Updating Core Data object ID URIs on store migrations

I found out recently that Core Data object IDs can change. This usually happens if you migrate a store, such during a heavyweight migration (lightweight migrations don’t count, as they mutate in place). If you were like me and persisting object IDs, then you’ll have to update those URIs, or you will have a very bad day trying to fetch objects from these IDs.

The easiest way to do this is to lean on NSMigrationManager, because it has both the source and destination model versions, and can get the destination object version from the source version. If you’re manually doing the migration for model upgrades, you easily have it already. If you want to update it from a NSEntityMigrationPolicy, then the easiest option is to stash the NSMigrationManager by overriding beginEntityMapping:manager:error:. You provide it the source NSManagedObjects, and out comes the destination version’s managed objects, as shown below, of which you can get the new object IDs to persist in the new version of the model:

var manager: NSMigrationManager!

private func destinationURIsFromSourceObjects(_ objects: [NSManagedObject]) -> [URL] {
    return manager.destinationInstances(forEntityMappingName: "TrackToTrack", sourceInstances: objects).map {

Note that you need to provide the entity mapping name – regardless if your entities heavily changed or not. For the Xcode mapping model generator, check the name – it’s usually something like TrackToTrack. If you need to get the managed objects from the source version’s URIs, you can use the the sourceContext property in the migration manager to get the source model version’s managed object context.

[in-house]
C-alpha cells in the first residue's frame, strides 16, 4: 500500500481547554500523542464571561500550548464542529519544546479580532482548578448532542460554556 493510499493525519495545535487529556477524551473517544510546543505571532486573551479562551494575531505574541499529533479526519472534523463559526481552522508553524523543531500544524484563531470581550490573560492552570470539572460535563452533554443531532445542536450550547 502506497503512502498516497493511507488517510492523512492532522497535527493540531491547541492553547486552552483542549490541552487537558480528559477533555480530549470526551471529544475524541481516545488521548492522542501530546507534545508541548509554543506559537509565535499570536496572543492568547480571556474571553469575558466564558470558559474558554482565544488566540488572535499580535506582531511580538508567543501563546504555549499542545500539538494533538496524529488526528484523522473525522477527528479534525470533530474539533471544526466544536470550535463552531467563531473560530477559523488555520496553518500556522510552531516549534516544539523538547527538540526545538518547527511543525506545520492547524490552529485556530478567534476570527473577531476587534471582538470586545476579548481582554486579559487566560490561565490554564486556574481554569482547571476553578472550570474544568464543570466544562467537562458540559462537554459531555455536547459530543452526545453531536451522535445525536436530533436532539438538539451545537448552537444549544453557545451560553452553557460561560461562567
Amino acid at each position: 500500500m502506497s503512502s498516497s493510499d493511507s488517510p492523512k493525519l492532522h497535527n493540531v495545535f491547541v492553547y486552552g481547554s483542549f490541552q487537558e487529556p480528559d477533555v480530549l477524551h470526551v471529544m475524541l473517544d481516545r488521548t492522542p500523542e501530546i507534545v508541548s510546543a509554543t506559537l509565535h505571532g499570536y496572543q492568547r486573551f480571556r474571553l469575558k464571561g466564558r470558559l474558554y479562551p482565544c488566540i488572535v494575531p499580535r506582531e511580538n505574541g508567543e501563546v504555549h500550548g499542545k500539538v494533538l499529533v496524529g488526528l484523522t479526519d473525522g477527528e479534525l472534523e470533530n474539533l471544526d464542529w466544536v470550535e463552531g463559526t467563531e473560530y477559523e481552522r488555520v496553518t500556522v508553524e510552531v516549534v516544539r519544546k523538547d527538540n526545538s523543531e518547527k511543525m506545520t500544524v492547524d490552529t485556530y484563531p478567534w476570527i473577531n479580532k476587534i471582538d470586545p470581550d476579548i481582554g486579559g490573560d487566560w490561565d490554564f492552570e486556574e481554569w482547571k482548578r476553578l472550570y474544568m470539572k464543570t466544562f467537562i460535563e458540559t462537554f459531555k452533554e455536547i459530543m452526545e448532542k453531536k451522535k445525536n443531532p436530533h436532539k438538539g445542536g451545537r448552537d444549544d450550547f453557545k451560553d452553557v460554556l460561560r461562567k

Dealing with key-based polymorphic JSON in Swift Codables

I’ve been trying to use Swift’s Codable protocol with some data I wanted to decode over the wire. Codable makes it easy to serialize things in Swift. Unfortunately, the schema of the protocol I was using doesn’t cleanly map to something easily represented in Swift. It consists of a single object, with a single key, and the key’s name determining its value and type. For example, various JSON blobs:

{"Chat": {"message": "Hello world!"}}
{"Error": {"message": "Invalid request"}}
{"Hello": {"username": "alice", "version": "1.0"}}
/* there are more, but we'll stick with this set for the example */

How do we decode this cleanly?

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